Sunday, October 26, 2014

Hymns & Hymn Writers: Softly Now The Light of Day by David R. Kenney

There are times that words and music are viewed as intertwined; however, in this instance, the words were written in 1824 in America, but the music was composed in 1825 in Germany.
George Washington Doane (1799-1859), Lyricist
George Washington Doan was born in Trenton, NJ on May 27, 1799.  He was named George Washington because he was born the year George Washington died.  He graduated from Union College of Schenectady, NY, and he attended the Protestant Episcopal Church where he was ordained a deacon and priest.  He became a Professor at Trinity College.  He was made Bishop of New Jersey and was able to establish Burlington College.
“Thou Art the Way” is also a song that he wrote which is in Church Gospel Songs & Hymns.  “Softly Now the Light of Day” was written in 1824.  It was written in 77.77 meter which means each major phrase has 7 syllables.  According to, this is by far his most popular hymn although he wrote others.  It was a tradition that this hymn be sung at St. Mary’s Hall (now known as Doane Academy) during their weekly chapel service each school year.
He was married to Eliza Greene Perkins Callahan Doane on September 19, 1829.  She was a widow who had children from her first marriage, but they did not have children of their own.  George Washington Doan died April 27, 1859 and is buried in Saint Mary's Episcopal Churchyard in Burlington, New Jersey.
Carl Maria Friedrich Ernest von Weber (1786-1826), Composer
Carl Maria Friedrich Ernest von Weber was born December 18, 1786 in Eutin, Germany.  An interesting statement about Weber:  “With the exception of J. S. Bach, Weber probably had the longest musical pedigree of any of the great musicians.” (Our Hymnody, p. 248)  He began studying music under his father’s direction at age 3 and published his own music at age 10. He wrote operas and was a famous pianist who toured Germany.  He was also taught by Joseph Hayden’s brother. During this study he published his Opus 1 Sechs Fughetten.
His music has been used to the lyrics of “Savior, Teach Me” and “My Jesus As Thou Wilt” in Church Gospel Songs & Hymns.  The music to “Softly Now the Light of Day” was composed in 1825 and was titled SEYMOUR.  According to, SEYMOUR was his most popular tune for religious music.  In fact, the same tune is used for the hymn “Savior, Teach Me”.  The tune SEYMORE as from the chorus of Weber’s last opera called Oberon.  Apparently, Henry G. Greatorex arranged the words and music to create this hymn in 1851.  There is an alternate tune used with these words in other hymnals called MERCY which was composed by a Louis Moreau Gottschalk (1829-1869).
On November 4, 1817 he married Caroline Brandt but there is no record of any children.  Weber died in London, England on June 5, 1826.  It is reported that his favorite motto was “As God wills” and his last words were “Let me go back to my own home and then ‘God’s will be done.’” (Our Hymnody, p. 352)  He was originally buried in Moorfields Chapel, London when he died of tuberculosis while attending the premier of his last opera from which the music of this hymn was taken.  In 1843 his remains were moved to Old Catholic Cemetery in Dresden, Germany.  Richard Wagner performed the eulogy at his reburial.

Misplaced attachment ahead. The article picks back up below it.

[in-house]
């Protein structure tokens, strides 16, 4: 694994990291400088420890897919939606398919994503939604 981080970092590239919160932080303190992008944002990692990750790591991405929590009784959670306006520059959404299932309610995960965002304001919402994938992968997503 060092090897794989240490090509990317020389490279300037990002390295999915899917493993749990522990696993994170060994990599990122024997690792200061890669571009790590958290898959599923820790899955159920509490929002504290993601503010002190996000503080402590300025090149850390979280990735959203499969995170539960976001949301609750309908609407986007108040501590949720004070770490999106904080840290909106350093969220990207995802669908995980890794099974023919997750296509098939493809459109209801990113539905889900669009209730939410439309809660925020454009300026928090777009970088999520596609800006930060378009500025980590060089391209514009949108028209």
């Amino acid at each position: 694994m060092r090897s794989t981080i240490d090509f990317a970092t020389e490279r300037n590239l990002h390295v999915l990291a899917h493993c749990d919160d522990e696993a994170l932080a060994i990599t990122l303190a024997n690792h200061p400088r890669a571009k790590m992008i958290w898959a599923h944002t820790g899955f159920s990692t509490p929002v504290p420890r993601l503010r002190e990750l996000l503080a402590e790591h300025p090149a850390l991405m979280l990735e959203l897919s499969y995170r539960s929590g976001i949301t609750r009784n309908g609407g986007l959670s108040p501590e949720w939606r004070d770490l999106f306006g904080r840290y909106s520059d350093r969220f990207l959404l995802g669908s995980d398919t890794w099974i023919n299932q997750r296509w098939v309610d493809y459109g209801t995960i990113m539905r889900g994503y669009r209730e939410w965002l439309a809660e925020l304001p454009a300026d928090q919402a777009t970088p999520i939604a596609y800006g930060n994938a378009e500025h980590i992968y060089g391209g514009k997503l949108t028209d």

Softly Now the Light of Day
When this hymn was first published, it included a scripture reference of Psalm 141:2 which reads “Let my prayer be set before You as incense, the lifting up of my hands as the evening sacrifice” (NKJV.)  Psalm 141 has been described as one of David’s prayers for protection against the actions of wickedness whether by others or himself being tempted to act wickedly.  We certainly live in a very troublesome age where wickedness seems to have the upper hand in our society; however, we need to take solace in the fact that we have dual citizenship.  We have citizenship in this country, but we also have eternal citizenship in heaven.  The apostle Paul, as he was facing execution, wrote “For our citizenship is in heaven, from which we also eagerly wait for the Savior, the Lord Jesus Christ, who will transform our lowly body that it may be conformed to His glorious body, according to the working by which He is able even to subdue all things to Himself" (Philippians 3:20-21, NKJV.)
It is interesting that Weber, who composed the music, used as a favorite saying “As God wills.”  Especially when the subject matter of the lyrics has to do with the fact that life here is not eternal and our duration is by no means assured.  It brings to mind the advisory that James penned about being over confident with our calendar planners—“Come now, you who say, ‘Today or tomorrow we will go to such and such a city, spend a year there, buy and sell, and make a profit’; whereas you do not know what will happen tomorrow. For what is your life? It is even a vapor that appears for a little time and then vanishes away” (James 4:13-14, NKJV.)
May we remember these words and apply them day-by-day “So teach us to number our days, That we may gain a heart of wisdom” (Psalm 90:12, NKJV.)  


V. E. Howard, Editor, and Broadus E. Smith, Associate Editor, Church Gospel Songs & Hymns, Texarkana, TX:  Central Printers & Publishers, 1983.
Robert Guy McCutchan, Our Hymnody, Nashville, TN:  Abingdon Press, 1937.
John P. Wiegand, Editor, Praise for the Lord, Nashville, TN:  Praise Press, 1997.

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